**Public Notice** Town of Nashville Notice of Public Hearing
Notice is hereby given that the Town of Nashville’s Town Council will be hold a Public Hearing on Wednesday, February 27, 2019, at 7:00 PM in the Town Council Chambers at which time the Town Council will hear comments on the following:
- Street and Special Events Permit Application for a request from the Nashville Chamber of Commerce to hold the 23rd Annual Nashville Blooming Festival in downtown Nashville from May 8-11, 2019.
- Street and Special Events Permit Application for a request from the Sudan Shriner’s to hold their Ceremonial Parade in downtown Nashville on May 18, 2019.
- Street and Special Events Permit Application for a request from Church on the Rise to hold a Color Run 5k event in downtown Nashville on October 12, 2019.
Interested persons are invited to attend the Public Hearing and express their views.
At the Town of Nashville, we believe that citizen involvement is the cornerstone of a strong community and an effective government. There are many opportunities to be involved in our local government, including the opportunity to participate in public hearings.
Information on the following frequently asked questions are answered below.
- What Should I Expect During a Public Hearing?
- Why Do We Hold Public Hearings?
- What is a Quasi-Judicial Hearing?
What Should I Expect During a Public Hearing?
Public Hearings are scheduled as required by General Statues and per Town Council request.
For those wishing to speak during a Public Hearing, upon arrival at the Nashville Town Council Chambers, please be seated in the audience. There is no need to sign-in to speak during a Public Hearing.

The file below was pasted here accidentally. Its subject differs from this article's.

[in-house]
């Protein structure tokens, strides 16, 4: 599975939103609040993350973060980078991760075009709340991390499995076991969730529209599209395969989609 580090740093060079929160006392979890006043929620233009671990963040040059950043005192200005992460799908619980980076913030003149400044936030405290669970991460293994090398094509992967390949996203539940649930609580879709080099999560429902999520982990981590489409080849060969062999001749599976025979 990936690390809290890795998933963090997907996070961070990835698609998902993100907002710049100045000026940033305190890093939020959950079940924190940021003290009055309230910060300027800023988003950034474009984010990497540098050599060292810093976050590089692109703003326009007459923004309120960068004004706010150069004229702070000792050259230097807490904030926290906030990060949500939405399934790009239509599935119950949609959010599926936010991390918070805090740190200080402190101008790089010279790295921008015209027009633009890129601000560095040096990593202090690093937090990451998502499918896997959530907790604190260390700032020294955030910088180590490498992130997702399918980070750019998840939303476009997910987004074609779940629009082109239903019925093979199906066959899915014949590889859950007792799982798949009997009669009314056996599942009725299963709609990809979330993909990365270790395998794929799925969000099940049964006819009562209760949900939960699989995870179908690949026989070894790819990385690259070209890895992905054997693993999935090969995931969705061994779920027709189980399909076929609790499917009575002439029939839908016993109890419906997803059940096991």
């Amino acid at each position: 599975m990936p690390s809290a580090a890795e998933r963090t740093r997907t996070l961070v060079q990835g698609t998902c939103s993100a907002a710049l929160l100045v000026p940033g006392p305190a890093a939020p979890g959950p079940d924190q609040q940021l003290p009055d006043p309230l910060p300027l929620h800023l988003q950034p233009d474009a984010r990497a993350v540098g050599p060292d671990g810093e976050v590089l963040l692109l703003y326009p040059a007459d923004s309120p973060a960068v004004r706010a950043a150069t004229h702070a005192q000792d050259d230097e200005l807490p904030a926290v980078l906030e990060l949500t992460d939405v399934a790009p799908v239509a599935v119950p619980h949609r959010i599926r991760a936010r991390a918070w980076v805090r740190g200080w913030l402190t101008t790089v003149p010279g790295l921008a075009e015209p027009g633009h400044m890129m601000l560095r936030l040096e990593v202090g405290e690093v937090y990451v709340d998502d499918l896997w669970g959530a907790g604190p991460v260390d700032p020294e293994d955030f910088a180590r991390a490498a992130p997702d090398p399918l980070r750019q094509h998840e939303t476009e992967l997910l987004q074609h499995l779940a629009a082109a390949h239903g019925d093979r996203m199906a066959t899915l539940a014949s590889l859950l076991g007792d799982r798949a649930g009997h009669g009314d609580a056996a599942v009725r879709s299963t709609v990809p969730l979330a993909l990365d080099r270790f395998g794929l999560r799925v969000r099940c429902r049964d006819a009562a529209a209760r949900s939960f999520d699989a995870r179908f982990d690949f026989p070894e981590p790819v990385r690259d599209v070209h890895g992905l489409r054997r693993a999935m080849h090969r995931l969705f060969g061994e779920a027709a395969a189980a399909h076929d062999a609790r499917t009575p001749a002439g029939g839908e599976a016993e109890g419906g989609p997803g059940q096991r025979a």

For all Public Hearings, the Mayor will call on a staff member to present details about the case and then allow the applicant, if applicable, to present their case. The Mayor will then open the floor to those wishing to speak for or against the issue. Speakers may come to the podium one at a time.
Thank you for following these Public Hearing guidelines:
- If you have handouts to share, please bring 11 copies and give them to the Town Clerk as you approach the podium. The Town Clerk will distribute the copies for you.
- You may adjust the microphone on the podium as necessary to ensure the appropriate height for you.
- Please speak clearly into the microphone by stating your name and address first.
- Please limit comments to three minutes or less to allow all who desire to speak on the issue the ability to do so.
- If you have a group who wishes to speak, please designate a spokesperson for the group. This is the most effective way to relay the points of groups to avoid repetition.
- Please direct your comments to the full Town Council and not to an individual Council Member.
- Public Hearings are your opportunity to make comments regarding the issue at hand and not for the discussion of other issues.
- The Town Council will listen and take your comments into consideration. No Town Council decisions are made on the issue during the Public Hearing.
Why Do We Hold Public Hearings?
Public Hearings are often required by either federal, state, or local law. They allow the decision-making body, whether it be the Town Council or an appointed board, the opportunity to receive and consider public opinions before deciding or making recommendations on important issues that will impact Nashville citizens. Below are a few examples of when we will hold a public hearing:
- The Town's Budget
- The Town's Comprehensive Plan
- Rezoning Requests
- Owner-initiated Annexation Requests
- Amendments to Land Development Ordinances
- Special Event Permits
Public Hearing notices will be posted to the Town of Nashville's website and posted in both Town Hall and Town Council Chambers in advance of the meeting to meet notification requirements. Notices will also be published in The Nashville Graphic.
Those that wish to receive notification of upcoming Public Hearings should contact Lou Bunch, Town Clerk via email at firstname.lastname@example.org or by calling 252-459-4511 x222.
What is a Quasi-Judicial Hearing?
Quasi-Judicial Public Hearings are generally held for Special Use Permits. They are different from Public Hearings in that they resemble a court hearing where sworn testimony is presented. All speakers must sign in with the Town Clerk and be sworn in by the Mayor at the beginning of the meeting. This hearing is not open to public comments.